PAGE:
1990— IDEA first came into being on October 30, 1990 when the "Education of All Handicapped Children Act" (itself having been introduced in 1975) was renamed "Individuals with Disabilities Education Act." (Pub. L. No. 101-476, 104 Stat. 1142). IDEA received minor amendments in October 1991 (Pub. L. No. 102-119, 105 Stat. 587).
1997— IDEA received significant amendments. The definition of disabled children expanded to include developmentally delayed children between three and nine years of age. It also required parents to attempt to resolve disputes with schools and Local Educational Agencies (LEAs) through mediation, and provided a process for doing so. The amendments authorized additional grants for technology, disabled infants and toddlers, parent training, and professional development. (Pub. L. No. 105-17, 111 Stat. 37).
2004— On December 3, 2004, IDEA was amended by the Individuals With Disabilities Education Improvement Act of 2004, now known as IDEIA. Several provisions aligned IDEA with the No Child Left Behind Act of 2001, signed by President George W. Bush. It authorized fifteen states to implement 3-year IEPs on a trial basis when parents continually agree. Drawing on the report of the President's Commission on Excellence in Special Education, the law revised the requirements for evaluating children with learning disabilities. More concrete provisions relating to discipline of special education students was also added. (Pub. L. No. 108-446, 118 Stat. 2647).
2009— Following a campaign promise for "funding the Individuals with Disabilities Education Act", President Barack Obama signed the American Recovery and Reinvestment Act of 2009 (ARRA) on February 17, 2009, including $12.2 billion in additional funds.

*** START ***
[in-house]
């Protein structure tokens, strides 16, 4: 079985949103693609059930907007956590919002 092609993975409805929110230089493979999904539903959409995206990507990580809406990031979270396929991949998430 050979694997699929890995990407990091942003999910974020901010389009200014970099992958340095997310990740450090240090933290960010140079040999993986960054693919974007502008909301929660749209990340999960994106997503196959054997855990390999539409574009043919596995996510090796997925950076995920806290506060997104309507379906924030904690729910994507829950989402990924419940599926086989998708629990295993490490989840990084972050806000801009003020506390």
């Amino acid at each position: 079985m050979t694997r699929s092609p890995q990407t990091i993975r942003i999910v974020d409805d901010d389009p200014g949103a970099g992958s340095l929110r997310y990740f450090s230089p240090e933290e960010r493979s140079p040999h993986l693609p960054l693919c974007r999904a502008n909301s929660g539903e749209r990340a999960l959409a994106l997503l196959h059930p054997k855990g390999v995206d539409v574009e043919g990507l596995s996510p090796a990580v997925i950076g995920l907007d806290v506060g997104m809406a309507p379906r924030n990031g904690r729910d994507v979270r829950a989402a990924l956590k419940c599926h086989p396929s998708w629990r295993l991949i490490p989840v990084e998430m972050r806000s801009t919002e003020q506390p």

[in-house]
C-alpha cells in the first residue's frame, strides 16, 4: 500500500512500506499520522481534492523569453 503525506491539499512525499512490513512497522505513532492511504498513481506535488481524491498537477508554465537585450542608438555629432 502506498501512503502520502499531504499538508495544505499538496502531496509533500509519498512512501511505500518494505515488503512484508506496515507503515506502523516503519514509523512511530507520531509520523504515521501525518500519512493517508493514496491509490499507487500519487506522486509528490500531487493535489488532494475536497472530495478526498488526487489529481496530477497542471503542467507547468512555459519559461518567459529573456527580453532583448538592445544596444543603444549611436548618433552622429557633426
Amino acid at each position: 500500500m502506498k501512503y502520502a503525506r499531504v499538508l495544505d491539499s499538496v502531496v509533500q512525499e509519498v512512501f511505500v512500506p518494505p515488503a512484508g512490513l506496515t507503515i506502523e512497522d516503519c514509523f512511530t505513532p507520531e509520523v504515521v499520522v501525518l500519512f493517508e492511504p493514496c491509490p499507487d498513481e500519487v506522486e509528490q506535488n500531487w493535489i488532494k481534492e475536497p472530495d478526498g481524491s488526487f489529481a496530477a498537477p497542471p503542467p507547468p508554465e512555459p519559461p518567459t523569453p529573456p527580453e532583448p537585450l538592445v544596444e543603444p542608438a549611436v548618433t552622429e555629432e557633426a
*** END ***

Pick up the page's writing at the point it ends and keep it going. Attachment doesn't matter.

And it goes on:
Read more about this topic: Individuals With Disabilities Education Act
Other articles related to "legislative history, legislative":
... The bill was re-introduced in the 111th Congress (as H.R. 11 and S ...
... February 18, it was passed by the Senate, but after further legislative action it failed ... for immediate family members." Legislators who favor same-sex marriage supported the legislative tactic of offering the two alternatives ...
... The use of legislative history - usually as a tool of intentionalism - can be controversial ... To give substantive effect to this flotsam and jetsam of the legislative process is to short-circuit the constitutional scheme for making law ... Even if the other obstacles could be overcome, reliance on legislative history actually makes statutes more difficult to interpret by casting doubt on otherwise clear language ...
... to research the background documents connected with the statute, which is known as Legislative history ... Legislative history is used to find what is known as the "legislative intent," or purpose behind statutory language ... Again, legislative history documents may be found both in print in law libraries and government documents libraries, as well as in online formats such as Lexis and ...
... Throughout the legislative process, Congress consistently focused on "career offenders" — "those who commit a large number of fairly serious crimes as their means of livelihood and who, because they ... Furthermore, the legislative history suggested that Congress intended that categorical approach to encompass a "generic" view of burglary, "roughly corresponding to the definitions of burglary ... opinion of the Court, except for its discussion of the legislative history — the form the law took when it was a bill pending before Congress, and the statements various members of Congress made ...
Famous quotes containing the words history and/or legislative:
“The whole history of civilisation is strewn with creeds and institutions which were invaluable at first, and deadly afterwards.”
—Walter Bagehot (18261877)
“Let reverence for the laws, be breathed by every American mother, to the lisping babe, that prattles on her laplet it be taught in schools, in seminaries, and in colleges;Mlet it be written in Primers, spelling books, and in Almanacs;Mlet it be preached from the pulpit, proclaimed in legislative halls, and enforced in courts of justice.”
—Abraham Lincoln (18091865)